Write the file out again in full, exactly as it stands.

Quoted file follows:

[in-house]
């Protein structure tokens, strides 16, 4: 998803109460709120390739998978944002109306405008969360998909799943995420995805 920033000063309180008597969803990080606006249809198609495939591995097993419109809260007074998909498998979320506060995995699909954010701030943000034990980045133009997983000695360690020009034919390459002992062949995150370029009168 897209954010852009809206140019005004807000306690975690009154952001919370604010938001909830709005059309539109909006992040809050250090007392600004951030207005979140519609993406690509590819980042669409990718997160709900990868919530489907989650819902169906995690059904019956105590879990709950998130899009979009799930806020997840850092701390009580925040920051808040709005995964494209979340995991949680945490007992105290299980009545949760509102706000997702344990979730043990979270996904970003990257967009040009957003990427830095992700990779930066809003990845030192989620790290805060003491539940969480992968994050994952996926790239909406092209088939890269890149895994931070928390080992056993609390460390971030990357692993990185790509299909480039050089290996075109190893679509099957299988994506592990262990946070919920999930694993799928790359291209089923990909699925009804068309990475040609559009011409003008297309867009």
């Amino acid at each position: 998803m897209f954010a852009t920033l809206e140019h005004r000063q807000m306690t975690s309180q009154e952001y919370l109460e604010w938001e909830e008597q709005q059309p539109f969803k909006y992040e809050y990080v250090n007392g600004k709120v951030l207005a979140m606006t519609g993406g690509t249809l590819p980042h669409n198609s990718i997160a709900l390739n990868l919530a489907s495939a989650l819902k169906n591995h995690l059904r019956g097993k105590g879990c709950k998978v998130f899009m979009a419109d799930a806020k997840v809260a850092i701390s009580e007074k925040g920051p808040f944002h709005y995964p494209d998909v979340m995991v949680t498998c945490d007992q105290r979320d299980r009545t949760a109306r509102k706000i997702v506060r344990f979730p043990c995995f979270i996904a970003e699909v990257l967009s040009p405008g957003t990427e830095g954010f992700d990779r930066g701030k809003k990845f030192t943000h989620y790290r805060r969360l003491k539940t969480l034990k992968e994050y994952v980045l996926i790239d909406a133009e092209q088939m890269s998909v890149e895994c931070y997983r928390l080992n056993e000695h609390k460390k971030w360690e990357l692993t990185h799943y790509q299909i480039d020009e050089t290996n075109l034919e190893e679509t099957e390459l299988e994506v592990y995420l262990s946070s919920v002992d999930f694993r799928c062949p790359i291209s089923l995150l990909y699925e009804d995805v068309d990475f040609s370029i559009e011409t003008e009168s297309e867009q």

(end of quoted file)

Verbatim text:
[in-house]
């Protein structure tokens, strides 16, 4: 998803109460709120390739998978944002109306405008969360998909799943995420995805 920033000063309180008597969803990080606006249809198609495939591995097993419109809260007074998909498998979320506060995995699909954010701030943000034990980045133009997983000695360690020009034919390459002992062949995150370029009168 897209954010852009809206140019005004807000306690975690009154952001919370604010938001909830709005059309539109909006992040809050250090007392600004951030207005979140519609993406690509590819980042669409990718997160709900990868919530489907989650819902169906995690059904019956105590879990709950998130899009979009799930806020997840850092701390009580925040920051808040709005995964494209979340995991949680945490007992105290299980009545949760509102706000997702344990979730043990979270996904970003990257967009040009957003990427830095992700990779930066809003990845030192989620790290805060003491539940969480992968994050994952996926790239909406092209088939890269890149895994931070928390080992056993609390460390971030990357692993990185790509299909480039050089290996075109190893679509099957299988994506592990262990946070919920999930694993799928790359291209089923990909699925009804068309990475040609559009011409003008297309867009």
């Amino acid at each position: 998803m897209f954010a852009t920033l809206e140019h005004r000063q807000m306690t975690s309180q009154e952001y919370l109460e604010w938001e909830e008597q709005q059309p539109f969803k909006y992040e809050y990080v250090n007392g600004k709120v951030l207005a979140m606006t519609g993406g690509t249809l590819p980042h669409n198609s990718i997160a709900l390739n990868l919530a489907s495939a989650l819902k169906n591995h995690l059904r019956g097993k105590g879990c709950k998978v998130f899009m979009a419109d799930a806020k997840v809260a850092i701390s009580e007074k925040g920051p808040f944002h709005y995964p494209d998909v979340m995991v949680t498998c945490d007992q105290r979320d299980r009545t949760a109306r509102k706000i997702v506060r344990f979730p043990c995995f979270i996904a970003e699909v990257l967009s040009p405008g957003t990427e830095g954010f992700d990779r930066g701030k809003k990845f030192t943000h989620y790290r805060r969360l003491k539940t969480l034990k992968e994050y994952v980045l996926i790239d909406a133009e092209q088939m890269s998909v890149e895994c931070y997983r928390l080992n056993e000695h609390k460390k971030w360690e990357l692993t990185h799943y790509q299909i480039d020009e050089t290996n075109l034919e190893e679509t099957e390459l299988e994506v592990y995420l262990s946070s919920v002992d999930f694993r799928c062949p790359i291209s089923l995150l990909y699925e009804d995805v068309d990475f040609s370029i559009e011409t003008e009168s297309e867009q």